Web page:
Asia’s Economies Struggle To Compete Economically

Denmark grabs the top spotwhile Australia makes a comeback in the World Competitiveness Yearbook.

Certain Asian countries aren’t as competitive as they once were prior to the Covid-19 pandemic. According to the latest issue of the International Institute for Management Development’s (IMD) annual World Competitiveness Yearbook (WCY), there was quite a shakeup in the overall rankings from 2021 to 2022:

  • Japan’s overall rating fell from 31 to 34.
  • Indonesia’s overall rating fell from 37 to 44.
  • Kazakhstan’s overall rating fell from 35 to 43.
  • Malaysia’s overall rating fell from 25 to 32.

Australia, meanwhile, jumped up three spots to number 19. The country previously received its lowest ever competitiveness ranking in 25 years in 2021.

“Australia’s terms of trade driven by strong commodity prices, employment numbers and pandemic recovery have saved the day – ensuring our international competitiveness ranking improved and did not slip further,” Committee for Economic Development of Australia (CEDA) CEO Melinda Cilento told Bloomberg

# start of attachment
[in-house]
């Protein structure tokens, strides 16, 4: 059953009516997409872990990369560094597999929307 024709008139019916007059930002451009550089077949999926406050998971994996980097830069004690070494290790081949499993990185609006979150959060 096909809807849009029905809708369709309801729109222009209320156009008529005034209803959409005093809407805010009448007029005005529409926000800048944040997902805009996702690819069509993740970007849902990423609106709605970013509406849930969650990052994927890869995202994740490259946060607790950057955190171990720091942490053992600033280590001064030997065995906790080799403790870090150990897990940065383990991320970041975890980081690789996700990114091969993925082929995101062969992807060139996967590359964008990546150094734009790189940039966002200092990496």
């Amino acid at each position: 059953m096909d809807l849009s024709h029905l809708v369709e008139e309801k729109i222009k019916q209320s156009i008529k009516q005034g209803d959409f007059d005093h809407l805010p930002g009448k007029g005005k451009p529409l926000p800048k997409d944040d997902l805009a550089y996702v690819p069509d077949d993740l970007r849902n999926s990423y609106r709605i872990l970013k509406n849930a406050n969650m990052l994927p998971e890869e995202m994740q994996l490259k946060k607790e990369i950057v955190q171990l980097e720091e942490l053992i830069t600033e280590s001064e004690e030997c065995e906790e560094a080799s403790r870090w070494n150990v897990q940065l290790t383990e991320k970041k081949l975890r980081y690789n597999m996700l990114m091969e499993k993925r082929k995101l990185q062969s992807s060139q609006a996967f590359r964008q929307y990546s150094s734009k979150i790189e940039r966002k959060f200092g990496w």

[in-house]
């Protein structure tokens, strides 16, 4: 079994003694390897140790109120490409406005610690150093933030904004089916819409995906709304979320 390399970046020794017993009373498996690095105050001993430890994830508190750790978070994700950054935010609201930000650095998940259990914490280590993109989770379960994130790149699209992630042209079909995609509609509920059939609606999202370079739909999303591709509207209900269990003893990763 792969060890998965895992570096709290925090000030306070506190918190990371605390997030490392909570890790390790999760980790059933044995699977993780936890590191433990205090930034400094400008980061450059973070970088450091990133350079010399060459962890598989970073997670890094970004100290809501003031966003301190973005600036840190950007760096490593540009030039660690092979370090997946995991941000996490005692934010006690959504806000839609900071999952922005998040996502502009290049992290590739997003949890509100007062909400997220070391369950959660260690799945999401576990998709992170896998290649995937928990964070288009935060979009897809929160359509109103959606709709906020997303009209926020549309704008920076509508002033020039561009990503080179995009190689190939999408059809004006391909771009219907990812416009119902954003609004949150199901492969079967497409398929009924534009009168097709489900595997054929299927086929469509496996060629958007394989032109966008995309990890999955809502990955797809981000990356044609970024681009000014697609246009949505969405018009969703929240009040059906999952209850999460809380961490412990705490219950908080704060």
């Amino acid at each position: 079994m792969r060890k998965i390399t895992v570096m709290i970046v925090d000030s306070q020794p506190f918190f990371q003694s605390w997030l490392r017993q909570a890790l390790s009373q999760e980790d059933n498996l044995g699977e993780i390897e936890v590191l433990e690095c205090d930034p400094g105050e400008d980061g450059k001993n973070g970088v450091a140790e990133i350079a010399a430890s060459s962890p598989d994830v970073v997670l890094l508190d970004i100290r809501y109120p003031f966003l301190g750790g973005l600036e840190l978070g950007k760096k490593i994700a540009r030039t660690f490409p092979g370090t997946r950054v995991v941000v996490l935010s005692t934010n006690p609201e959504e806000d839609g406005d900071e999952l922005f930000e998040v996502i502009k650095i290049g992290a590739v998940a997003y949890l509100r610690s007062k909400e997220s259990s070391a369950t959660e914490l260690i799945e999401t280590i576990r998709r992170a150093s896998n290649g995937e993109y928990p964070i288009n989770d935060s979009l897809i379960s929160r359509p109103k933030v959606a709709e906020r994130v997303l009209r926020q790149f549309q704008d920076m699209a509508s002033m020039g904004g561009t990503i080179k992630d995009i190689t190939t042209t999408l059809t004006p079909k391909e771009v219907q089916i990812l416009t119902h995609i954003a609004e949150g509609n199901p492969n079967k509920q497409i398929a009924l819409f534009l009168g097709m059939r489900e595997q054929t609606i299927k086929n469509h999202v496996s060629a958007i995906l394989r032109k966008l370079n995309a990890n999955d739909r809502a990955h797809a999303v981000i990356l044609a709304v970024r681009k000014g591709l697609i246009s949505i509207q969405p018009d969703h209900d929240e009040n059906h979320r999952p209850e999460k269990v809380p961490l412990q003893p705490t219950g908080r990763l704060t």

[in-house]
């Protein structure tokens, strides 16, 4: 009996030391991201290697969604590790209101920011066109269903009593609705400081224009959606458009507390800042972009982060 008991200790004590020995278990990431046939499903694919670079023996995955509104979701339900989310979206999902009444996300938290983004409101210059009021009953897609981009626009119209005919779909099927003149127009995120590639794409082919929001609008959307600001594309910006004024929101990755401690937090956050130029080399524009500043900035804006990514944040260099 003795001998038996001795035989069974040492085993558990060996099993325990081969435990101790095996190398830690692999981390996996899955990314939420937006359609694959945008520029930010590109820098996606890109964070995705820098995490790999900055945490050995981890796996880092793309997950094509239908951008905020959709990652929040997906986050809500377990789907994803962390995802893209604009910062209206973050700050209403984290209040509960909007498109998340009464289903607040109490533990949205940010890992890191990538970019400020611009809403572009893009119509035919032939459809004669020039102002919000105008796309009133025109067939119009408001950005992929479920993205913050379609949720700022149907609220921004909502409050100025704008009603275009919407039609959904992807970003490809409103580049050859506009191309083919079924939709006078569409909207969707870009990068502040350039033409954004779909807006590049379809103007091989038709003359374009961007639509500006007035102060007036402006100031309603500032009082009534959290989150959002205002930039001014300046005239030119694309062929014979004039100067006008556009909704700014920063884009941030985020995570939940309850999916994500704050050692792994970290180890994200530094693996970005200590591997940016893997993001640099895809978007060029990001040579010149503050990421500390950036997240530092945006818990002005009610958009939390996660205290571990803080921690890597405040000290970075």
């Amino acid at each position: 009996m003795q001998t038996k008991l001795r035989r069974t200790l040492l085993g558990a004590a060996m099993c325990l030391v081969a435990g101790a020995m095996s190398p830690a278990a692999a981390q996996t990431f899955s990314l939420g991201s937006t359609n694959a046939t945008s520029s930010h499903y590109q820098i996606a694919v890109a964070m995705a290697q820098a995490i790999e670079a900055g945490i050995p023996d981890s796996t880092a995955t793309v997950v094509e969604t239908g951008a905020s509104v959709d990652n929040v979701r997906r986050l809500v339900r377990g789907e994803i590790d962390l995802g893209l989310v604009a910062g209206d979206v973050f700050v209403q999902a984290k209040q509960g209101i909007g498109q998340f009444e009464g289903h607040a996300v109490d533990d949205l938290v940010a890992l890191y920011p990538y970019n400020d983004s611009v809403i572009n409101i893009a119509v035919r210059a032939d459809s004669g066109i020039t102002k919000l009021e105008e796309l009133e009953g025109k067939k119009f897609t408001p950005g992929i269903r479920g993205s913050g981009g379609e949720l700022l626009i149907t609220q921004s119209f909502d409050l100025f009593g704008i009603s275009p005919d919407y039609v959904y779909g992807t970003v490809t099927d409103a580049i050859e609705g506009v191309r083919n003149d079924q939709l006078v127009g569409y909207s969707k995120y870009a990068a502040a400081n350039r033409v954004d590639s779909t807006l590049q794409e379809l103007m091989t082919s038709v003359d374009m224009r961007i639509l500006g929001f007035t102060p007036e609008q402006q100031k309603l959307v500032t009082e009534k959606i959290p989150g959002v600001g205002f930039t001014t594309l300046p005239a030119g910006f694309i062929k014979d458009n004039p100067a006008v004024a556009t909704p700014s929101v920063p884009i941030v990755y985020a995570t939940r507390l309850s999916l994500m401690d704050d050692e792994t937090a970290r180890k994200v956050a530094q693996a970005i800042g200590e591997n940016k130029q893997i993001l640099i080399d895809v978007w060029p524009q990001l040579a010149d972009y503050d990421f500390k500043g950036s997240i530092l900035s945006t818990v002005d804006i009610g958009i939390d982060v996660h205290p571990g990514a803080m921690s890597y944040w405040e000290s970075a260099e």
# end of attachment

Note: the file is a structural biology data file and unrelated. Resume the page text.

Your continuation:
Australia’s worst result was in the entrepreneurship category, where it ranked 61. Australia also dropped from number 20 to 41 when it came to workplace productivity.  

Denmark, which sits on top of the economic competitiveness ranking, takes the lead for the first time in the IMD World Competitiveness Ranking.

“Denmark has played extremely aggressively on the sustainability front and benefits from being a small country in the European market,” Professor Arturo Bris, Director of the IMD World Competitiveness Center, which creates the ranking, explained. “Operating within that framework has allowed it to announce aggressive reductions.” 

WCY was first published back in 1989. It serves as a comprehensive annual report and worldwide reference point on the competitiveness of 63 economies. It provides benchmarking and trends, as well as statistics and survey data.